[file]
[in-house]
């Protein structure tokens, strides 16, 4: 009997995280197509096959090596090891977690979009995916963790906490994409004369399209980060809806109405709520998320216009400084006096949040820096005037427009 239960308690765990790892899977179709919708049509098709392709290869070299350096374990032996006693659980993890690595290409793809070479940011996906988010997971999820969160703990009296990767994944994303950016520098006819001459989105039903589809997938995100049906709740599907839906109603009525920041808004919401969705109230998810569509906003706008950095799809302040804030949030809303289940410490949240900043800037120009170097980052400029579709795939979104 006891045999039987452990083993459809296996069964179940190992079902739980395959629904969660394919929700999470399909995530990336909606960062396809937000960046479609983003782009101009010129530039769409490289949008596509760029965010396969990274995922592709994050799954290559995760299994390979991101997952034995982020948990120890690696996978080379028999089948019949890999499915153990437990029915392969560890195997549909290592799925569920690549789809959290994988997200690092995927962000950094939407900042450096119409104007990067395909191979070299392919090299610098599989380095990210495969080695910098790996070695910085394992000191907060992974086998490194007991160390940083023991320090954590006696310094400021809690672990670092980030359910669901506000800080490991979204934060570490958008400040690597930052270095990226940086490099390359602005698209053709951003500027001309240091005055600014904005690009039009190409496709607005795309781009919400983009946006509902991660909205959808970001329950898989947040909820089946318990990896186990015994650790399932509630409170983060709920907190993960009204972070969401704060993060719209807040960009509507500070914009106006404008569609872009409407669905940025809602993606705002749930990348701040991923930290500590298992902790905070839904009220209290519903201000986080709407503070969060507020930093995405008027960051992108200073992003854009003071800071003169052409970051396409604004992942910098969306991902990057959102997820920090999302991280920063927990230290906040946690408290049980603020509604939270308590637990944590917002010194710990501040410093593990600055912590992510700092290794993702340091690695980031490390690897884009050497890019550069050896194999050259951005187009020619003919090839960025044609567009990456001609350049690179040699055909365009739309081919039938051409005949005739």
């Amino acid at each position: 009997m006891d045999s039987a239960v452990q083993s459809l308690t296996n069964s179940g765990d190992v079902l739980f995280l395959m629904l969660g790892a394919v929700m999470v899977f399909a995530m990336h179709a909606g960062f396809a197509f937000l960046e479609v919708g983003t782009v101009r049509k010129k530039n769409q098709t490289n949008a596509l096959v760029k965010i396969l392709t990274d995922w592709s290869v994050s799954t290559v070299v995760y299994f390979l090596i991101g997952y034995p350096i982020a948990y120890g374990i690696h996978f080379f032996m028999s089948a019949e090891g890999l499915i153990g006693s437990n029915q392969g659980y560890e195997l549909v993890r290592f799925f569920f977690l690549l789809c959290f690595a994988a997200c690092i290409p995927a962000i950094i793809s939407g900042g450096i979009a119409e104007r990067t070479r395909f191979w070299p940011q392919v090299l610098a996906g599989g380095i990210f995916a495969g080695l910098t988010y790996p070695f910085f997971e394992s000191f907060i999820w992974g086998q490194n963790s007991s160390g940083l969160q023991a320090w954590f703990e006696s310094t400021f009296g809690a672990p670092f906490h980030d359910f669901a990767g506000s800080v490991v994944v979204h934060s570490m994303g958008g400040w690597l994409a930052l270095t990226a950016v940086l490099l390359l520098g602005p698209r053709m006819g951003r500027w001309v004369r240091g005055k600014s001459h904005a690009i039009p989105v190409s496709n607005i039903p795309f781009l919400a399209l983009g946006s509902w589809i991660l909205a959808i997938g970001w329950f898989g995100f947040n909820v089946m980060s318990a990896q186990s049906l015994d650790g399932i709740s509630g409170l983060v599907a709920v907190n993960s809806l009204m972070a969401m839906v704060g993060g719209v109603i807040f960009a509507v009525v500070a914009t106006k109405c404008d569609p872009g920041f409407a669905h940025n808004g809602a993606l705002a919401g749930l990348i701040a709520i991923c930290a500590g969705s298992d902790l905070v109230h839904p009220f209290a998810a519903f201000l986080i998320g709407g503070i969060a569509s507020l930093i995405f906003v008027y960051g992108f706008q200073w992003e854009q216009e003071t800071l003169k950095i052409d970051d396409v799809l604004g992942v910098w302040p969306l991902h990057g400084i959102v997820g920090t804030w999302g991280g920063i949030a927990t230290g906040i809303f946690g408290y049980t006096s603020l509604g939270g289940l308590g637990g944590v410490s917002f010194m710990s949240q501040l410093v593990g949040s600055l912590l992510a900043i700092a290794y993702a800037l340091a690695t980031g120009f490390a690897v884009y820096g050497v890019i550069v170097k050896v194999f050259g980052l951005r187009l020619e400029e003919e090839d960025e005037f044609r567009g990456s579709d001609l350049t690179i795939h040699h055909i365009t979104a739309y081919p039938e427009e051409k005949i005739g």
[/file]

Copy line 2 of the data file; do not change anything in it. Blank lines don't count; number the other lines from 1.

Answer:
């Protein structure tokens, strides 16, 4: 009997995280197509096959090596090891977690979009995916963790906490994409004369399209980060809806109405709520998320216009400084006096949040820096005037427009 239960308690765990790892899977179709919708049509098709392709290869070299350096374990032996006693659980993890690595290409793809070479940011996906988010997971999820969160703990009296990767994944994303950016520098006819001459989105039903589809997938995100049906709740599907839906109603009525920041808004919401969705109230998810569509906003706008950095799809302040804030949030809303289940410490949240900043800037120009170097980052400029579709795939979104 006891045999039987452990083993459809296996069964179940190992079902739980395959629904969660394919929700999470399909995530990336909606960062396809937000960046479609983003782009101009010129530039769409490289949008596509760029965010396969990274995922592709994050799954290559995760299994390979991101997952034995982020948990120890690696996978080379028999089948019949890999499915153990437990029915392969560890195997549909290592799925569920690549789809959290994988997200690092995927962000950094939407900042450096119409104007990067395909191979070299392919090299610098599989380095990210495969080695910098790996070695910085394992000191907060992974086998490194007991160390940083023991320090954590006696310094400021809690672990670092980030359910669901506000800080490991979204934060570490958008400040690597930052270095990226940086490099390359602005698209053709951003500027001309240091005055600014904005690009039009190409496709607005795309781009919400983009946006509902991660909205959808970001329950898989947040909820089946318990990896186990015994650790399932509630409170983060709920907190993960009204972070969401704060993060719209807040960009509507500070914009106006404008569609872009409407669905940025809602993606705002749930990348701040991923930290500590298992902790905070839904009220209290519903201000986080709407503070969060507020930093995405008027960051992108200073992003854009003071800071003169052409970051396409604004992942910098969306991902990057959102997820920090999302991280920063927990230290906040946690408290049980603020509604939270308590637990944590917002010194710990501040410093593990600055912590992510700092290794993702340091690695980031490390690897884009050497890019550069050896194999050259951005187009020619003919090839960025044609567009990456001609350049690179040699055909365009739309081919039938051409005949005739």